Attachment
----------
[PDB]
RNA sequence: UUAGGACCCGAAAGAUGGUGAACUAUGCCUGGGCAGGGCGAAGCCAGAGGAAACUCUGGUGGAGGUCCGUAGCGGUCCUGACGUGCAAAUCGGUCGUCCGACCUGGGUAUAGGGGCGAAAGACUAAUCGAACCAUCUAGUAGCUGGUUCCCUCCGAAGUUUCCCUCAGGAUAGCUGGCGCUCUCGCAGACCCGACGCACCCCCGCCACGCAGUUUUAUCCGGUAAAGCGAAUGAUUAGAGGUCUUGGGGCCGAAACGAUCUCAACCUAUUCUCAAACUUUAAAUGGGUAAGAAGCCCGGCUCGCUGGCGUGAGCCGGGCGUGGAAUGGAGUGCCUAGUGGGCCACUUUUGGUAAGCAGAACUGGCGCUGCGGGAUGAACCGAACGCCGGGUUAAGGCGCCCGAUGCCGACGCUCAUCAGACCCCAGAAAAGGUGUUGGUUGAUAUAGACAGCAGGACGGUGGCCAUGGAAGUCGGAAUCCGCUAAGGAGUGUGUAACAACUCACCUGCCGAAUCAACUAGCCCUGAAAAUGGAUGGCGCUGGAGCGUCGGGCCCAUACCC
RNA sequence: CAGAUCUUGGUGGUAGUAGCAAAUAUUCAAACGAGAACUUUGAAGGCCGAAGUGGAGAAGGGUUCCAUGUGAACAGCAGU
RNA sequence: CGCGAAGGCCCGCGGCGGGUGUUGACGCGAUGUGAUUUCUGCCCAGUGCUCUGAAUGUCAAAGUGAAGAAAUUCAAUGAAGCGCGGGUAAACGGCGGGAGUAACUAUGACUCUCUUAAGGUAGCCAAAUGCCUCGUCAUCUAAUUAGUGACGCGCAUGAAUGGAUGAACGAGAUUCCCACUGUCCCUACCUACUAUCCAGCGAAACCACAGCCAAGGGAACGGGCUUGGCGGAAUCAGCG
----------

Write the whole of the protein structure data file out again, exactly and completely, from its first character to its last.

[PDB]
RNA sequence: UUAGGACCCGAAAGAUGGUGAACUAUGCCUGGGCAGGGCGAAGCCAGAGGAAACUCUGGUGGAGGUCCGUAGCGGUCCUGACGUGCAAAUCGGUCGUCCGACCUGGGUAUAGGGGCGAAAGACUAAUCGAACCAUCUAGUAGCUGGUUCCCUCCGAAGUUUCCCUCAGGAUAGCUGGCGCUCUCGCAGACCCGACGCACCCCCGCCACGCAGUUUUAUCCGGUAAAGCGAAUGAUUAGAGGUCUUGGGGCCGAAACGAUCUCAACCUAUUCUCAAACUUUAAAUGGGUAAGAAGCCCGGCUCGCUGGCGUGAGCCGGGCGUGGAAUGGAGUGCCUAGUGGGCCACUUUUGGUAAGCAGAACUGGCGCUGCGGGAUGAACCGAACGCCGGGUUAAGGCGCCCGAUGCCGACGCUCAUCAGACCCCAGAAAAGGUGUUGGUUGAUAUAGACAGCAGGACGGUGGCCAUGGAAGUCGGAAUCCGCUAAGGAGUGUGUAACAACUCACCUGCCGAAUCAACUAGCCCUGAAAAUGGAUGGCGCUGGAGCGUCGGGCCCAUACCC
RNA sequence: CAGAUCUUGGUGGUAGUAGCAAAUAUUCAAACGAGAACUUUGAAGGCCGAAGUGGAGAAGGGUUCCAUGUGAACAGCAGU
RNA sequence: CGCGAAGGCCCGCGGCGGGUGUUGACGCGAUGUGAUUUCUGCCCAGUGCUCUGAAUGUCAAAGUGAAGAAAUUCAAUGAAGCGCGGGUAAACGGCGGGAGUAACUAUGACUCUCUUAAGGUAGCCAAAUGCCUCGUCAUCUAAUUAGUGACGCGCAUGAAUGGAUGAACGAGAUUCCCACUGUCCCUACCUACUAUCCAGCGAAACCACAGCCAAGGGAACGGGCUUGGCGGAAUCAGCG